Uruguay’s carnival is often compared to the famous Rio de Janeiro festival. But in reality, the Montevideo carnival has numerous benefits over Brazil’s event. Specifically, it is super affordable (tickets will only cost around $10), more family-oriented, and focuses on having fun rather than showcasing your good physical shape. So, basically, the Montevideo carnival is all about having fun.
The preparation starts as early as November: people decorate the streets, set up stages, buy costumes, and rehearse their special-edition shows. But the actual celebration doesn’t begin until the third week of January. Then, it runs for 40 more days and ends in March. In other words, whether you arrive in Uruguay during the last weeks of January or at the beginning of March, you’ll be just in time for the party.
The carnival has three different parts: it kicks off with the Inaugural Parade on Rambla Wilson Avenue, near Parque Rodó amphitheater. It is then followed by the Desfile de Llamadas—a celebration also known as the Parade of the Calls, which goes on for two nights along the traditional route of Carlos Gardel/Isla de Flores streets.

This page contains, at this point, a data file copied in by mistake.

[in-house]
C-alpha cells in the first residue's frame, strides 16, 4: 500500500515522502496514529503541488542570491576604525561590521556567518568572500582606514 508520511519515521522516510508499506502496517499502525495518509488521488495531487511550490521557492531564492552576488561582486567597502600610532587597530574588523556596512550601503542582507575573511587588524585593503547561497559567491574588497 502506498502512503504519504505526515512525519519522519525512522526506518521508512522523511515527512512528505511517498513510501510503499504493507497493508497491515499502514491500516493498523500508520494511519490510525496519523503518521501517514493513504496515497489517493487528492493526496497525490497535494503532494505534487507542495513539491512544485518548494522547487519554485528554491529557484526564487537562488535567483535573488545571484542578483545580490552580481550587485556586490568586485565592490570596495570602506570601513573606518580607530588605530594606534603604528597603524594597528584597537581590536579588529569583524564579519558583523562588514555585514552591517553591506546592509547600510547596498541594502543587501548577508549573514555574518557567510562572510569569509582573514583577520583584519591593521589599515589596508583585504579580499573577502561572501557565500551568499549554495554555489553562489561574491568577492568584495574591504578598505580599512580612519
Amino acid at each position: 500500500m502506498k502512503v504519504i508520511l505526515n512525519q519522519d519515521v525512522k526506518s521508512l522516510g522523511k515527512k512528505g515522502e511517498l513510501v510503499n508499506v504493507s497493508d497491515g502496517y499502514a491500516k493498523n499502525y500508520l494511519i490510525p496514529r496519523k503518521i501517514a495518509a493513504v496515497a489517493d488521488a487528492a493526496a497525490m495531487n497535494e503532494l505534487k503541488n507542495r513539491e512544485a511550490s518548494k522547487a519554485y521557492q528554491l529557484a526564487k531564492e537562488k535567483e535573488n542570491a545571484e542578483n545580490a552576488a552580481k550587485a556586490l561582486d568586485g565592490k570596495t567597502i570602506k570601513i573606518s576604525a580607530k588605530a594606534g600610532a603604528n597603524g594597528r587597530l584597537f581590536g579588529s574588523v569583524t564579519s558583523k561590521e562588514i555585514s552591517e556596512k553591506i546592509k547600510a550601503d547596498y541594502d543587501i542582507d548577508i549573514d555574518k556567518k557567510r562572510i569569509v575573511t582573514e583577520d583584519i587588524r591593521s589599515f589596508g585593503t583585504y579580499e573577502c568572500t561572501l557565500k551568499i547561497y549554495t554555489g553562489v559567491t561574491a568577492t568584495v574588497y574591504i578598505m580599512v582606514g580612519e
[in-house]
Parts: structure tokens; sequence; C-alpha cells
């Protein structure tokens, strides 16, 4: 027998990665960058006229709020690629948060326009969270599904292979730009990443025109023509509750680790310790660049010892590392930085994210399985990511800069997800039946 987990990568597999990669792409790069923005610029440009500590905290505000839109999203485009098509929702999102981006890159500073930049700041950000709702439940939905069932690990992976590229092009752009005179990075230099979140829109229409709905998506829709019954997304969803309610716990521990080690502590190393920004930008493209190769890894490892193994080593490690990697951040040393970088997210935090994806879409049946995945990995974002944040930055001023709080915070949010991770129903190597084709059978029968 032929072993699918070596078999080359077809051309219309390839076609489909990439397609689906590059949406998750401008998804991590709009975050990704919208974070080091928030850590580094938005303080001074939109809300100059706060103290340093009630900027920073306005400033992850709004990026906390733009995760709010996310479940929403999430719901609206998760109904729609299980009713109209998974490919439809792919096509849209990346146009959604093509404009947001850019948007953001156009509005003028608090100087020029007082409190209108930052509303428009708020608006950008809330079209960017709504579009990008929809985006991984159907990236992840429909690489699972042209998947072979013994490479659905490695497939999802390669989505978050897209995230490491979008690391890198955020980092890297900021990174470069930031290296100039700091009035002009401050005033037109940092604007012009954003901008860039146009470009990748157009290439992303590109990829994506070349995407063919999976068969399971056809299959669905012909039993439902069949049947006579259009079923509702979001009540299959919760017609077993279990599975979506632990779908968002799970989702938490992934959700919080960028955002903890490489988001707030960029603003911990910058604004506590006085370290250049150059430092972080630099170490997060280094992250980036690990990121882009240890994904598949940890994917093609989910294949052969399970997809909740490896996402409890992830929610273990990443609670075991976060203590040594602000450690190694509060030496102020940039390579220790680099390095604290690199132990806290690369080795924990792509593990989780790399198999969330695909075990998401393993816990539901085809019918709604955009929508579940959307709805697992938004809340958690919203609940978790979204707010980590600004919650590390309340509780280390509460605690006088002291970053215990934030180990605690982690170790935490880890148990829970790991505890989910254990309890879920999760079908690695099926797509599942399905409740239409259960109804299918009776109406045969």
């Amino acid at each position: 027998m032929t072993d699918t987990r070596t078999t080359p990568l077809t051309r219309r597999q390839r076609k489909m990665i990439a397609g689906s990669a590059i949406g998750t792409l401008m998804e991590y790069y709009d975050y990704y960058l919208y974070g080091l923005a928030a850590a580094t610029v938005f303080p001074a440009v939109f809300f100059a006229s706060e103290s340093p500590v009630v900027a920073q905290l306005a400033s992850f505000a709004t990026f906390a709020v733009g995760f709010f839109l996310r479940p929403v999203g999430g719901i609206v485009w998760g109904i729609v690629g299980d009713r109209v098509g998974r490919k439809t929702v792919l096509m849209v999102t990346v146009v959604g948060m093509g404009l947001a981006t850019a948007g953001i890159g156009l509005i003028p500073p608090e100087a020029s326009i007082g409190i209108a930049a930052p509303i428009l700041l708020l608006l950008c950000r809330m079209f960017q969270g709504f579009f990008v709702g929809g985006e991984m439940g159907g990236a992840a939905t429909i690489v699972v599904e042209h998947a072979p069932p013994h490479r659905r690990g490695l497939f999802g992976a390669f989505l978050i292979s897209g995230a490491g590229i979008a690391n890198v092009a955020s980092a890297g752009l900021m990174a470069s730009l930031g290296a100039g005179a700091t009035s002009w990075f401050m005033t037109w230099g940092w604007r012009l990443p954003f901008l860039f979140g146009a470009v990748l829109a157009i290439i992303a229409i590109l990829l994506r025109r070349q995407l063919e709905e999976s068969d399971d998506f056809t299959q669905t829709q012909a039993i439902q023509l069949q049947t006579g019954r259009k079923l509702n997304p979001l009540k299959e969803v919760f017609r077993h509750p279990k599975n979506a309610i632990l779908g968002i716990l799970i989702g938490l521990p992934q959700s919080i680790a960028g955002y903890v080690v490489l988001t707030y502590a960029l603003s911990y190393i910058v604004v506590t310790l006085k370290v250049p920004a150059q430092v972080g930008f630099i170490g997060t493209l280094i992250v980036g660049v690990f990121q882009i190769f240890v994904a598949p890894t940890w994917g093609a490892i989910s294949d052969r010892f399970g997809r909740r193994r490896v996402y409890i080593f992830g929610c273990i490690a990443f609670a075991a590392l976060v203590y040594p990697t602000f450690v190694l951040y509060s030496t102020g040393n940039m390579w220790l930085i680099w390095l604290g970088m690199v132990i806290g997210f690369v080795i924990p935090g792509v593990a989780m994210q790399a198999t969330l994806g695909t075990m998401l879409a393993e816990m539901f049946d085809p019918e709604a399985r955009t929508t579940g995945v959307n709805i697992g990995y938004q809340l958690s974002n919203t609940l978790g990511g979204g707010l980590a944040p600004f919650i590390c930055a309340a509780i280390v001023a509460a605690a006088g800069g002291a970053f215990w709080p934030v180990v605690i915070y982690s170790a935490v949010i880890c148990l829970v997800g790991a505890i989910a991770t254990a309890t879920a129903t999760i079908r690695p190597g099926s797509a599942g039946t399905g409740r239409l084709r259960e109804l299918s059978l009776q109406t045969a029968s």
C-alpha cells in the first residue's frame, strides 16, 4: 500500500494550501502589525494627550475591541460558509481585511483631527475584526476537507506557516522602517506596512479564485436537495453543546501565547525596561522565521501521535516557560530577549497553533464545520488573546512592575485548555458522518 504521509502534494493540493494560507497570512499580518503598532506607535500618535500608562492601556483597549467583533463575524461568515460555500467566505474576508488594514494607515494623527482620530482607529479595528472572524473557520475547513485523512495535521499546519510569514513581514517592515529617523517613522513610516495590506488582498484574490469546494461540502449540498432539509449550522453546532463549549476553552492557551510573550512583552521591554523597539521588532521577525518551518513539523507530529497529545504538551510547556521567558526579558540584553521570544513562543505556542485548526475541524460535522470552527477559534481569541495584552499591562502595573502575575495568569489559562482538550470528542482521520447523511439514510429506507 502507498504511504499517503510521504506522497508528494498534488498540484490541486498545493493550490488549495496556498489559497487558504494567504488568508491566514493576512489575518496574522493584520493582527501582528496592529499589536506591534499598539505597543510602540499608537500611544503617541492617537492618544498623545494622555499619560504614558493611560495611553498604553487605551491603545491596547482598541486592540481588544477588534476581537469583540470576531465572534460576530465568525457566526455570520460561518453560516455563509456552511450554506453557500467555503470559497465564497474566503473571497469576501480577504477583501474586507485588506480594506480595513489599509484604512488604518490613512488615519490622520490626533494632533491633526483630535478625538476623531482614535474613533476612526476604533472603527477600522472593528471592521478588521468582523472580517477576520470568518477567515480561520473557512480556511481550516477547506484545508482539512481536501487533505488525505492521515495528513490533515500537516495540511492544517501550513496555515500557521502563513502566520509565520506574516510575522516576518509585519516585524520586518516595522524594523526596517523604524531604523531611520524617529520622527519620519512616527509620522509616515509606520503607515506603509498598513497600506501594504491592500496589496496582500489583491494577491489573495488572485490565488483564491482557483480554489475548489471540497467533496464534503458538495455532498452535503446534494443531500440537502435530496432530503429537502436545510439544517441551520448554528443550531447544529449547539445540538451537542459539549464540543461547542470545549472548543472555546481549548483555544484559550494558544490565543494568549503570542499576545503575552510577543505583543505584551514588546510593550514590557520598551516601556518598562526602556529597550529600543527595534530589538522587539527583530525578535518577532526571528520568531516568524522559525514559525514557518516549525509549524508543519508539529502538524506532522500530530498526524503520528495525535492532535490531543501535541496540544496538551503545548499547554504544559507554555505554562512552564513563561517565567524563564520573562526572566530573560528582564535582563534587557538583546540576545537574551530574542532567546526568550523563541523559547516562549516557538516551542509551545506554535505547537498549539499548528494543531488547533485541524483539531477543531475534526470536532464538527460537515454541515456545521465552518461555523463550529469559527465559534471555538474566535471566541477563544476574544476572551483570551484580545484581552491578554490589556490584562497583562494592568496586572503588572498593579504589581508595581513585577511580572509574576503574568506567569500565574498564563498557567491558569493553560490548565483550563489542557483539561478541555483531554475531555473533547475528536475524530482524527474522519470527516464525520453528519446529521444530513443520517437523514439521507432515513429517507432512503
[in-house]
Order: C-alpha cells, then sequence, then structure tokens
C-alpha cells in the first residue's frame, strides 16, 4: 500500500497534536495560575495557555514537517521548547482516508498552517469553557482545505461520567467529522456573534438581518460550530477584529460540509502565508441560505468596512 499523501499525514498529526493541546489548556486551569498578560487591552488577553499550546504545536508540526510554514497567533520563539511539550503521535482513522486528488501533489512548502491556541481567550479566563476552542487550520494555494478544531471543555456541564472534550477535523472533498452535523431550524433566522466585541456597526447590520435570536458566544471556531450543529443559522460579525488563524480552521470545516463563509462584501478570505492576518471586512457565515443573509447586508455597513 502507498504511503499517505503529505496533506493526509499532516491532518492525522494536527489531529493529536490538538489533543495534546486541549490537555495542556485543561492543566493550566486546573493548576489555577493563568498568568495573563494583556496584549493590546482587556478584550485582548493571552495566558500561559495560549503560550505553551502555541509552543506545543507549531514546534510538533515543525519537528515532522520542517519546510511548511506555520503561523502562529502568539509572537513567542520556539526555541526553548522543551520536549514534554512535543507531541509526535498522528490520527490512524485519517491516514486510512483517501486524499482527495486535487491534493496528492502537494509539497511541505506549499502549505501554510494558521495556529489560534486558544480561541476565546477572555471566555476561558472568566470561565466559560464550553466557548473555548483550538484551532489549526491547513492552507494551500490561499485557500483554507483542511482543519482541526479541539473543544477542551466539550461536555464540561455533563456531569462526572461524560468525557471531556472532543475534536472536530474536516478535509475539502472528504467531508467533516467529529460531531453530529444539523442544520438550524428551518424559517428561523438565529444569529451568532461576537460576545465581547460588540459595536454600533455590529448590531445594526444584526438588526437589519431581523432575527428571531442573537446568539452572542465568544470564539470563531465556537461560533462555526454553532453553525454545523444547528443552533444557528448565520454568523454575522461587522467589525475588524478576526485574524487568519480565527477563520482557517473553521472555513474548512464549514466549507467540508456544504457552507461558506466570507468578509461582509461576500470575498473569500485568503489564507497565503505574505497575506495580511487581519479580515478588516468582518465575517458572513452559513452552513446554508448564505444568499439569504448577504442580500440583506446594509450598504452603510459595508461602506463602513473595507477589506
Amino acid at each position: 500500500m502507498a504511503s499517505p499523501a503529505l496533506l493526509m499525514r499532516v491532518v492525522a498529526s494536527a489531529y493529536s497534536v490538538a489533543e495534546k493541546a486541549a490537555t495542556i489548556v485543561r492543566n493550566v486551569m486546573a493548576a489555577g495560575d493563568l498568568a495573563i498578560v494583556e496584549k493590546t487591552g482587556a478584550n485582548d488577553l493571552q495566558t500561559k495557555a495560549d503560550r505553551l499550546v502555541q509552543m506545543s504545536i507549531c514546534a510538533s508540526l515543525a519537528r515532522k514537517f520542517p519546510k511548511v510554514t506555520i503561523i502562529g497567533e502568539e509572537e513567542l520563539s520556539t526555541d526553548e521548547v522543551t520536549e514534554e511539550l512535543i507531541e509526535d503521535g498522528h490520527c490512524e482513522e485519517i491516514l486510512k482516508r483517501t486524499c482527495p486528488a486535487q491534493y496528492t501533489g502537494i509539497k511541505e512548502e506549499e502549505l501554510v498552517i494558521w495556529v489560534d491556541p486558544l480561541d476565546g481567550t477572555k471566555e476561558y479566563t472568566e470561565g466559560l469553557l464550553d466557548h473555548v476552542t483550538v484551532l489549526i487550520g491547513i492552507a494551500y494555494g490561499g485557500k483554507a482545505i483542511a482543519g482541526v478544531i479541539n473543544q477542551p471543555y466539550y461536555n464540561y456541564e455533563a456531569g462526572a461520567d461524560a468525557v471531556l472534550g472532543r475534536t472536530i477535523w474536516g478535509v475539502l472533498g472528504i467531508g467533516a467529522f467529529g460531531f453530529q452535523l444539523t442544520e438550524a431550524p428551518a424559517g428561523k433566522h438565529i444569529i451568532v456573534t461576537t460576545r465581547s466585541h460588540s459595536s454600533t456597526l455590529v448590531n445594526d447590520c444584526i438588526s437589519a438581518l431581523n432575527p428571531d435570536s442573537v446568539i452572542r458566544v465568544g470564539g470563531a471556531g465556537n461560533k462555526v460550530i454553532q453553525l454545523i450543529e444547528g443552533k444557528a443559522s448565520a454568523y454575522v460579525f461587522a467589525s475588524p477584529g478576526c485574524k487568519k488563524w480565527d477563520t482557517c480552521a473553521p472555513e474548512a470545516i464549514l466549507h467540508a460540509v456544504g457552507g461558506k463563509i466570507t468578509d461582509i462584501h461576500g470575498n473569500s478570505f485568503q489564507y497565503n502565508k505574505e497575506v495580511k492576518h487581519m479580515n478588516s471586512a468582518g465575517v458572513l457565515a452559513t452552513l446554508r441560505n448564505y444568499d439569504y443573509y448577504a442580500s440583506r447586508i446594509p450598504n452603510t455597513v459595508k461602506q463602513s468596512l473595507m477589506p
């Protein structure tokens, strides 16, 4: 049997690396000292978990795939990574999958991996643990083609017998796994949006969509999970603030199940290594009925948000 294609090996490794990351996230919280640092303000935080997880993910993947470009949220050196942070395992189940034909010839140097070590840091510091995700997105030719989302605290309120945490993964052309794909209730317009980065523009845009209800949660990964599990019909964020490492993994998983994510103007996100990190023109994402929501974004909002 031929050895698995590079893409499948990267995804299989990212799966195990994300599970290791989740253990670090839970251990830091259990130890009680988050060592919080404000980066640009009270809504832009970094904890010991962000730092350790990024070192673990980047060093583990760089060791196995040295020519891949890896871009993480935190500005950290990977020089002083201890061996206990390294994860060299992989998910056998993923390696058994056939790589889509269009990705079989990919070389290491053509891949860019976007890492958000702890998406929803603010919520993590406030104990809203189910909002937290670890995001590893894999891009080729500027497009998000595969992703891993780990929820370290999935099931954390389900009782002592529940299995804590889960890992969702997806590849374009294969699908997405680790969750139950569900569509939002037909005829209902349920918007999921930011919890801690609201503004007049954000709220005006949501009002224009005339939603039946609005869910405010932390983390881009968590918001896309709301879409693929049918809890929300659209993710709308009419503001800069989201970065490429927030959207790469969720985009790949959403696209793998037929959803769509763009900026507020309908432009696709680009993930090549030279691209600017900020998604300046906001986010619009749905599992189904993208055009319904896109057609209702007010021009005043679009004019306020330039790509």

The carnival then wraps up with tablados—night shows with around four to seven carnival groups moving around the city. For tablados, people set up temporary stages for various performances, like comedies, pantomimes, comparsas, live music concerts, parodies, and endless dancing sessions. And the best part is: Montevideo isn’t crowded with tourists, which gives you plenty of space to enjoy all these festivities without being surrounded by thousands of strangers.